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How to Read and Comprehend Scientific Research Articles
Basic Structure of a Research Paper
1. ABSTRACT: Why? How? What?
2. INTRODUCTION: Hypothesis, Survey of the Literature - Broad to specific
3. METHODS: How to replicate the study. Detailed explanation of data sources or original collection (primary/secondary), as well as methodologies applied.
4. RESULTS: Tables and Figures. May include discussion of validation instrument and whether the findings were significant.
5. DISCUSSION: Including questions for further research.
6. REFERENCES: a list of sources that the authors used for their research.
Read in A-D-I-R-M Order
A- D- I- R- M ORDER
1. Abstract (Why? How? What?)
2. Discussion (Answers the hypothesis or research question and explains how results support the conclusion.)
MAIN POINTS ARE FREQUENTLY SUGGESTED BY:
- TABLES & FIGURES; and the
- END OF THE INTRODUCTION
- Provides a brief and succinct synopsis of the paper. Includes the research question, the methodology used to investigate it, and a statement on the findings.
- Presents the topic and specific research question from broad to narrow
- Presents the purpose of the paper and justification for the research about to be presented
Review of the Literature
What is a Literature Review?
- A compilation & discussion of the significant literature of the paper's topic.
- Part of an ongoing conversation. The work of the paper will react to or build on that conversation.
What is the structure of a Literature Review?
- A summary of prevalent ideas by the last names of the authors who came before, grouped by theme
- Explain the leading findings or theories grouped by theme ir idea
- Conclusion about these works
What is its purpose?
A literature review will help you identify what has been discovered and what has yet to be discovered. It helps the reader understand where your ideas "fit" in the scholarly conversation. A review is a required part of grant and research proposals and often a chapter in theses and dissertations.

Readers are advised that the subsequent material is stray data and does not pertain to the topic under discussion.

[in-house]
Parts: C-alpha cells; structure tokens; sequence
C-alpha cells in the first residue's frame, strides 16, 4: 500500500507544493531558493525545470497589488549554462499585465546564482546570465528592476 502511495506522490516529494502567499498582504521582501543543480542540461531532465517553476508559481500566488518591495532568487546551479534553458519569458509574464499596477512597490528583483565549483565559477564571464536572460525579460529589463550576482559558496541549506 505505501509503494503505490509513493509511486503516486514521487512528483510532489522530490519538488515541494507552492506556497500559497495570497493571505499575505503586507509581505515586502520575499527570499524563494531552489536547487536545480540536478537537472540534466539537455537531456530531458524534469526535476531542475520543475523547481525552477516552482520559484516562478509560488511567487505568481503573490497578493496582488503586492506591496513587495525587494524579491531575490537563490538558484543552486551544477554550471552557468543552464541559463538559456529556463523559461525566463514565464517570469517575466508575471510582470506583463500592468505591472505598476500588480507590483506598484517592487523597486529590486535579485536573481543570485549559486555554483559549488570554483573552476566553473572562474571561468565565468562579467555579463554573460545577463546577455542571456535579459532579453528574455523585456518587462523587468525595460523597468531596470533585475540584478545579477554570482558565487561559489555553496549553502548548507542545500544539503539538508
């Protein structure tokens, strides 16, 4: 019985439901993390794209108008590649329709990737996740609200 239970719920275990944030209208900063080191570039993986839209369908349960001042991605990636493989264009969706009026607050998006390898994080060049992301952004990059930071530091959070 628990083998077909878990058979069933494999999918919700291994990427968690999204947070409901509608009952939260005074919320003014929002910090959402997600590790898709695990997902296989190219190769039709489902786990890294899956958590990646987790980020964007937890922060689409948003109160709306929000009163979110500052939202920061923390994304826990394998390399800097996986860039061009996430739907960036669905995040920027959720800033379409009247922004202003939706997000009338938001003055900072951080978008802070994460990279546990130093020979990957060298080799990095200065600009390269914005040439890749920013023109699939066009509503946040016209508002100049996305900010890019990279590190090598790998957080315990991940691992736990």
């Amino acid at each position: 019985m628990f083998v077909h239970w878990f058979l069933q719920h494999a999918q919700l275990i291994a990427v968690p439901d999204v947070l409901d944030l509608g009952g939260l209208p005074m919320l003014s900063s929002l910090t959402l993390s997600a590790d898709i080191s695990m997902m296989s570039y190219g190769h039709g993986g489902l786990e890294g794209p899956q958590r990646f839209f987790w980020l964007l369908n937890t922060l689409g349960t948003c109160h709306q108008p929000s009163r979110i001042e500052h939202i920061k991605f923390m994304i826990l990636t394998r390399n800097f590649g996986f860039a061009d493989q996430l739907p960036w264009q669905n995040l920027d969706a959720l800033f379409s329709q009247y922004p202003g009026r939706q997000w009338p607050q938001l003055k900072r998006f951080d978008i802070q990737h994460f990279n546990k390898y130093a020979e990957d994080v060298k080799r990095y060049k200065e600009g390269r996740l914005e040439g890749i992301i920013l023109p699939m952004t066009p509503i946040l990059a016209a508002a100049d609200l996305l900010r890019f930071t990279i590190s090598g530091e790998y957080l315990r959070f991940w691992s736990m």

Cues to a Literature Review Section
A growing body of literature suggests . . . (List authors and page numbers)
It is often argued that . . . (Author page number)
A contrary view holds . . . (Author page number)
- Describes the design and methodology (Quanti/Quali) (Primary/Secondary) used to complete to the study in enough detail to be replicated
- Often, limitations to the methods are indicated
- Presents results that are related to the research
- If secondary data is used, the full history of collection of that data is presented
- Data should be presented in Tables. Visual Representations of data that help the reader's understanding should be presented in Figures.
Discussion/Conclusion/Questions for Further Research
- Results are put in context of the field, as well as other fields or global context.
- The hypothesis should be answered and validated by the interpretation of the results.
- This section should also discuss how the results relate to previous research mentioned in the literature review, any cautions about the findings, and potential for future research.